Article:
The Righteous Brother: (Prologue)

You know you are a goody two-shoes when even your own father nicknames you “the righteous brother”. Some might see this as a compliment. But coming from my father, it wasn’t. Nor was he referring to one-half of the famous singing duo of “Unchained Melody” fame. It was in reference to my annoying and judgmental tendency to preach morality to my two younger sisters. I was also a tattletale, driven more by the desire to get my sisters in trouble, than by any moral cause.

I hated my nickname. It wasn’t that I was ashamed of being perceived as righteous. It was the fact that I knew that I was being made fun of for it – by my own family! It’s not that I didn’t earn it. Case in point: I was the kid who didn’t have a curfew simply because I was always home early enough not to warrant one. In truth, my straight-laced “righteous” behavior had less to do with morality and more to do with being a (sounds like) wussy – an affliction that didn’t exactly help my cause as a bullied youth. I made myself an easy target.

My cowardice emerged at a very early age. There is even photographic evidence to prove it. Exhibit A: I was just short of turning one and I’m being held in the arms of a clown at my hometown Memorial Day parade. The look of abject terror on my face says it all. In fact, it is a look that suggests something much more sinister. Then again, who wouldn’t be afraid?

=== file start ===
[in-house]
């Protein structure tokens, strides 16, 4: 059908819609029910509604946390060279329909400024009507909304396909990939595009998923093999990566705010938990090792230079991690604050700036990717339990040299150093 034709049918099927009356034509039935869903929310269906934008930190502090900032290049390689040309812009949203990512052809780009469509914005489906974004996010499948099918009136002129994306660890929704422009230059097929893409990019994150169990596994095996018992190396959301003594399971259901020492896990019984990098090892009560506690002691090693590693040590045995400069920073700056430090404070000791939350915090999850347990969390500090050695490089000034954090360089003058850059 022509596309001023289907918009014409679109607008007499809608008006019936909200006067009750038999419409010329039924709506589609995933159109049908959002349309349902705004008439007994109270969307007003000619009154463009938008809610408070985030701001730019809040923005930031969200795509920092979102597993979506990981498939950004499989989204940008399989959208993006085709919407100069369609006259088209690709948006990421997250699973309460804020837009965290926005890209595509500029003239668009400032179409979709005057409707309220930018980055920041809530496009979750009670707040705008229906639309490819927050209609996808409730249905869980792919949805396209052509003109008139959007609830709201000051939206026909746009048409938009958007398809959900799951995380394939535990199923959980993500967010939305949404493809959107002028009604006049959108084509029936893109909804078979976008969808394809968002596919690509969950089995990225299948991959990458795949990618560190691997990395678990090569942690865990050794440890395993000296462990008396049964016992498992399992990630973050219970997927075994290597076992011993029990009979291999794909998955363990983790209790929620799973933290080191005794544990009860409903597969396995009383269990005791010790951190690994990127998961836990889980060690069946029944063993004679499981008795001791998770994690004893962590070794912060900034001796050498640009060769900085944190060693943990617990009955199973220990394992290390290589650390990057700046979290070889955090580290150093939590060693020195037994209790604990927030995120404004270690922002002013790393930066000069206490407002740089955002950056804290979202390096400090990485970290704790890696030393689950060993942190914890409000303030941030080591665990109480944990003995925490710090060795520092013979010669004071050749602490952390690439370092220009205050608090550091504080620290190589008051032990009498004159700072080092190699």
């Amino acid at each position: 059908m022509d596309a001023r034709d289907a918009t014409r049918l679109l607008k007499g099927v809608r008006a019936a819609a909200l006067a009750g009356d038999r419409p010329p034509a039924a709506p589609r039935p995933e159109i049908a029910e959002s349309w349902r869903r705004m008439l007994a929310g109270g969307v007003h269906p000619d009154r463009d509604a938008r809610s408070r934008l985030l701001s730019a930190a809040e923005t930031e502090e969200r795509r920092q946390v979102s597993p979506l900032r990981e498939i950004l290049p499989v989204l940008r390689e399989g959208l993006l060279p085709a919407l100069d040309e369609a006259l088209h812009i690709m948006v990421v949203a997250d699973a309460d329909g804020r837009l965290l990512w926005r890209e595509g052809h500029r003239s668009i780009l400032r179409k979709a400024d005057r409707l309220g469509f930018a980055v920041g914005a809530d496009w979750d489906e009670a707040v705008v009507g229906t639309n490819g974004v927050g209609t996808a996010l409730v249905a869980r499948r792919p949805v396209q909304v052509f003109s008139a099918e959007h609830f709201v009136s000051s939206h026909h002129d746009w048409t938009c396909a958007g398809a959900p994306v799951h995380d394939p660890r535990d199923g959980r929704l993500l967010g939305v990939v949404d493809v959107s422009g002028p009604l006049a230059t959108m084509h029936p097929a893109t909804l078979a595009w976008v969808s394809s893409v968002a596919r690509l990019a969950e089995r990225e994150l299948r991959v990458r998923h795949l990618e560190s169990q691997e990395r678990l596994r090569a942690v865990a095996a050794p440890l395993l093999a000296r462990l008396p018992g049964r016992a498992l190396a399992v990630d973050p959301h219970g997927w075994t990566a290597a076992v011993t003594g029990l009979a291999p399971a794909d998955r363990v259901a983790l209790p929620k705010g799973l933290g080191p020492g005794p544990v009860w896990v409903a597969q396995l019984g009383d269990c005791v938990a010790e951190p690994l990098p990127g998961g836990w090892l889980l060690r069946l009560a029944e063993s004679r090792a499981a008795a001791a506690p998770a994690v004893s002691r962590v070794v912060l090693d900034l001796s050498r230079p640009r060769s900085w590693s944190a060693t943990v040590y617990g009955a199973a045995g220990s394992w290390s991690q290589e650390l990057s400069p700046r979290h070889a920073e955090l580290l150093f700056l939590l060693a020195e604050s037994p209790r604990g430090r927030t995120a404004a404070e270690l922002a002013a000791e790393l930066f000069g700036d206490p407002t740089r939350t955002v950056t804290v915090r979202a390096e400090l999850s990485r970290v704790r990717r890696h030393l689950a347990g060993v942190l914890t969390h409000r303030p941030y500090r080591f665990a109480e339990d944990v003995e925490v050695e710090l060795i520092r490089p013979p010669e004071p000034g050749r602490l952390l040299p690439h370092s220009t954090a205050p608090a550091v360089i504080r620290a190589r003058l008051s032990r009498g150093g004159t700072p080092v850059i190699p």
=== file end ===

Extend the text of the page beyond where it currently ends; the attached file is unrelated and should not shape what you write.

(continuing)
Exhibit B: This same look of fear is duplicated over several photos taken on the lap of Santa and the Easter Bunny. Santa is scary enough. The Easter Bunny’s frozen, inanimate expression is even more frightening. However, I was still showing fear well past the age of five.

Exhibit C: I am just shy of three. My hands are held tightly over my ears as tears stream down my face. The source of such terror? … a kite, flown by my dad in the parking lot of the church behind our house. I was scared of the flapping sound it made in the wind.

As I got older, my phobias increased, extending to lighting matches, bees, dark basements, and routine blood tests – the latter of which makes sense considering how many times I passed out from them.

Despite the heaping evidence that I was a complete and utter wuss, there are a few scattered moments where the righteous brother showed signs of unrighteousness – many of which were accidental. Many people – especially other writers – could write volumes about such rebellious behavior. I can simply draw up a few blog posts. Although these instances are far and few between, it is my hope that sharing them could perhaps earn the slightest modicum of street cred (of which the first step is to probably avoid using such pompous words as “modicum”).

Stay tuned for the details …


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